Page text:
Royal Dutch Shell has announced another strategic investment that will bring it closer to reducing the carbon footprint of its fossil fuel business. Under a deal that marks the company’s entrance into the global carbon offset market, Shell’s Australia unit will fully acquire Perth-based carbon farming specialist Select Carbon to help its customers reduce or offset the emissions generated through the use of its oil and gas products.
In a practice commonly referred to as carbon farming, Select Carbon uses agricultural and land management practices that capture carbon in vegetation and soils or reduce greenhouse gas emissions. The carbon credits generated through its projects are offered for sale through the Australian Government’s Emissions Reduction Fund and other markets, creating an additional revenue stream for farmers and landowners. To date, the company has developed a portfolio of over 70 projects covering about 9 million hectares across different ecosystems and agricultural uses, including in Australia’s diverse rangelands.
“Select Carbon believes joining Shell will more thoroughly capture new opportunities in land management and carbon sequestration. Combined, we have the experience and resources for large-scale nature-based solutions that bring economic and community benefits to regional Australia,” said Dean Revell, CEO of Select Carbon. “Our collective immediate actions, and those over the next few decades, will be critical to ensure liveable, productive and sustainable environments for generations to come.”
The Anglo-Dutch power company has already made a string of renewables commitments in Australia and elsewhere, but the latest move will be the company’s first acquisition globally for its Nature-Based Solutions business, which aims to invest in natural ecosystems to reduce emissions and capture more CO2 while benefiting biodiversity and local communities. It will contribute to Shell’s ambition to be a net-zero emissions energy by 2050 or sooner.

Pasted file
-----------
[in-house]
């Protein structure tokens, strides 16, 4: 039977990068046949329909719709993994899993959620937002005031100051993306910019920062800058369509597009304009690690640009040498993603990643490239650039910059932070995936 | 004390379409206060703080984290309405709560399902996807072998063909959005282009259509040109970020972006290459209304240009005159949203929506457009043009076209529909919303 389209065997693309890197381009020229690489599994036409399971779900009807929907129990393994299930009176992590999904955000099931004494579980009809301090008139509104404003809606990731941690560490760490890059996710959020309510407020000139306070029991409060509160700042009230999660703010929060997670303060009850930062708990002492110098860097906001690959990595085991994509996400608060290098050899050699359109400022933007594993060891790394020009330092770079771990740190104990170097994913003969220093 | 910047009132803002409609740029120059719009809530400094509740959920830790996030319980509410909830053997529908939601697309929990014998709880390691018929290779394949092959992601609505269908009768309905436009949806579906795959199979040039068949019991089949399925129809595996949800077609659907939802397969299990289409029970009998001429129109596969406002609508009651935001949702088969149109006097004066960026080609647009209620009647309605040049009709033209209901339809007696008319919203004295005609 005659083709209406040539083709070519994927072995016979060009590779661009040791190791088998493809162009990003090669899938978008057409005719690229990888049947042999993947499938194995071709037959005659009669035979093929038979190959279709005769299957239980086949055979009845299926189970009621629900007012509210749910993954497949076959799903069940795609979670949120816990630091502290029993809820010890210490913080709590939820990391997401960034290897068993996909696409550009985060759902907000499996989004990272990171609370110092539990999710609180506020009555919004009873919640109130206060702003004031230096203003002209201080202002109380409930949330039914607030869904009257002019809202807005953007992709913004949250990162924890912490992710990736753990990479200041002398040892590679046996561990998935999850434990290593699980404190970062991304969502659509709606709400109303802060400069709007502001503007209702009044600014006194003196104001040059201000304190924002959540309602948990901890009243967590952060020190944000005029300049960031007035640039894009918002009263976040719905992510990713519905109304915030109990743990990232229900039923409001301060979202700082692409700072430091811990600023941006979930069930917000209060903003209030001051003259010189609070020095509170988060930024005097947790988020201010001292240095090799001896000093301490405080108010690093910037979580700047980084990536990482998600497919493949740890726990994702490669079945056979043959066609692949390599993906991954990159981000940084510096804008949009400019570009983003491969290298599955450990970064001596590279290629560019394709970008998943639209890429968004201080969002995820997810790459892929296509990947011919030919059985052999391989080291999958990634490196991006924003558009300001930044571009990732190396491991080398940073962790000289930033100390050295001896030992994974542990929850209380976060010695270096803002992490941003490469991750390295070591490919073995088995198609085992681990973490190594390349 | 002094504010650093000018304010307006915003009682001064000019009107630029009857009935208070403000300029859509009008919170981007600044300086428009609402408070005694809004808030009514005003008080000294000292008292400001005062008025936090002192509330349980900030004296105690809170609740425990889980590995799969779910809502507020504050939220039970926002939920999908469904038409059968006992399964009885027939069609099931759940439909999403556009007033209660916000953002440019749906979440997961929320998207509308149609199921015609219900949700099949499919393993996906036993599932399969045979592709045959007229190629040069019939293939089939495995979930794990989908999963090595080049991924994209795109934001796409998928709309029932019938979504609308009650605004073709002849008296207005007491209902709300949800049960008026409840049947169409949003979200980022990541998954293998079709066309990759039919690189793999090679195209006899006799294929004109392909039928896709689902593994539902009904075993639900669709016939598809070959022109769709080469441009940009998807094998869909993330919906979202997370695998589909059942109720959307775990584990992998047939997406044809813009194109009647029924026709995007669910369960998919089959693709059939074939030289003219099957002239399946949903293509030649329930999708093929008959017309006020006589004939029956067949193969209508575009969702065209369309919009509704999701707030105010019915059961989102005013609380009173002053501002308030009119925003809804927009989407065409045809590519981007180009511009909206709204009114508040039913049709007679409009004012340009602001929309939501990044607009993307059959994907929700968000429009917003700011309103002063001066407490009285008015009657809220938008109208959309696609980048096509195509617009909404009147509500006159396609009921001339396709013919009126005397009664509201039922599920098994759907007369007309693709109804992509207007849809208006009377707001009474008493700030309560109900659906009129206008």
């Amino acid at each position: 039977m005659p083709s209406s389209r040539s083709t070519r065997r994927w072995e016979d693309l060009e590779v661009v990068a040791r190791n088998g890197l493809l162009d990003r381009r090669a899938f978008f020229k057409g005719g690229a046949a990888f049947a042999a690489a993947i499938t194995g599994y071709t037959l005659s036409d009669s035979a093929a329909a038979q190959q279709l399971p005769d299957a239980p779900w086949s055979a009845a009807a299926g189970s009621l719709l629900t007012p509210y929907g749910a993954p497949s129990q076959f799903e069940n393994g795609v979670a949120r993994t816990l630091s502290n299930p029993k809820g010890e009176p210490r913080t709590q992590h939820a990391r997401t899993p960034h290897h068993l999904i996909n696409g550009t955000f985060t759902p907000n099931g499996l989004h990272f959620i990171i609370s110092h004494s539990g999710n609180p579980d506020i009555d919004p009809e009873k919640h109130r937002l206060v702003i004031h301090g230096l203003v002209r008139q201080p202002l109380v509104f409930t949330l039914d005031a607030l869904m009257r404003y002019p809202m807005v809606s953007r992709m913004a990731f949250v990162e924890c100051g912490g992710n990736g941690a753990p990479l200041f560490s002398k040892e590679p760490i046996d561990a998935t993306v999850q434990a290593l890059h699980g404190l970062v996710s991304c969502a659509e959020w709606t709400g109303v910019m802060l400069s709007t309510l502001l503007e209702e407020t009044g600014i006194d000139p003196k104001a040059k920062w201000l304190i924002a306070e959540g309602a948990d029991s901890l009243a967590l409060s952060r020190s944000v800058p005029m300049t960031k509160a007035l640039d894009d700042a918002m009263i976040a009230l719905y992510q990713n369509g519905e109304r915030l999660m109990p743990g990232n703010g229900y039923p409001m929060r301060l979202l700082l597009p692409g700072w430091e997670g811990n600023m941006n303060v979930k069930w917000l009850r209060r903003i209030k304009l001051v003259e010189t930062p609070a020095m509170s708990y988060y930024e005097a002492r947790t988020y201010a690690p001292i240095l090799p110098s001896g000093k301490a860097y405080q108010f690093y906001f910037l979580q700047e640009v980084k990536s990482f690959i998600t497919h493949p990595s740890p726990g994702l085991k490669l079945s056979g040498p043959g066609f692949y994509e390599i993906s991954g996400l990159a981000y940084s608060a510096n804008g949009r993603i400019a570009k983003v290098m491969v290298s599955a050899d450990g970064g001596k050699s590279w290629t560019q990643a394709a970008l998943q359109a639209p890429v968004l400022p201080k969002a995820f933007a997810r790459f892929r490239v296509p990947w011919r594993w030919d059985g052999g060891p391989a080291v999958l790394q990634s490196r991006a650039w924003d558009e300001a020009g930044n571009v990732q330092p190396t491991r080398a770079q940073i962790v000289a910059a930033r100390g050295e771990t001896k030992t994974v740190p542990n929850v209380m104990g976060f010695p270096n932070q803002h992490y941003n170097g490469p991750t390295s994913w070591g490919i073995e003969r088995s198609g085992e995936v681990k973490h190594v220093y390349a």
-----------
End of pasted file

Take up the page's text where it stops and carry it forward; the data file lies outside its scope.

“Select Carbon has a team of highly skilled professionals with strong technical expertise and an established national landowner network. Together with Shell’s global resources, this combination will accelerate the growth of carbon farming in Australia,” said Shell Australia chairman Tony Nunan. “The scale of Australia’s rangelands, ecological diversity and integrity of intact primary forests make this market a natural choice for Shell’s first acquisition globally for our Nature-Based Solutions business and to further scale Shell’s investment in this area here in Australia.”
As it continues the pursuit of its “new energies” strategy, Australia remains a priority market for Shell’s investment due to “a compelling combination of strong growth in renewables, adjacency of gas as a complementary energy source, and customer demand for low-carbon energy solutions”. Previously, Shell snapped up a 49% stake in Esco Pacific, one of the biggest Australian utility-scale solar developers, and made a foray into the electricity market with a $617 million acquisition of commercial and industrial power provider ERM Power. The company has also started construction of its first utility-scale PV project – a 120 MW solar farm near Wandoan to supply its QGC onshore gas operations in the north of Queensland.
Shell’s moves in Australia underline the company’s vision for a world where solar meets the largest portion of primary energy demand as soon as 2050. Last year, the oil giant released a strategy for the energy transition to ensure the resilience of its portfolio and later announced plans to boost annual spending on renewables and low-carbon energies to between $2 billion and $3 billion by 2025. The company’s plan is to become the world’s biggest electricity company by the 2030s.
In some of its earlier clean energy investments, Shell bought German battery storage manufacturer Sonnen, snapped up a 44% stake in U.S.-based Silicon Ranch, took over U.K. energy firm First Utility and acquired a 49% stake in Singapore-based Cleantech Solar. Its latest transaction is expected to be completed before the end of the year and is subject to Australian regulatory approval.
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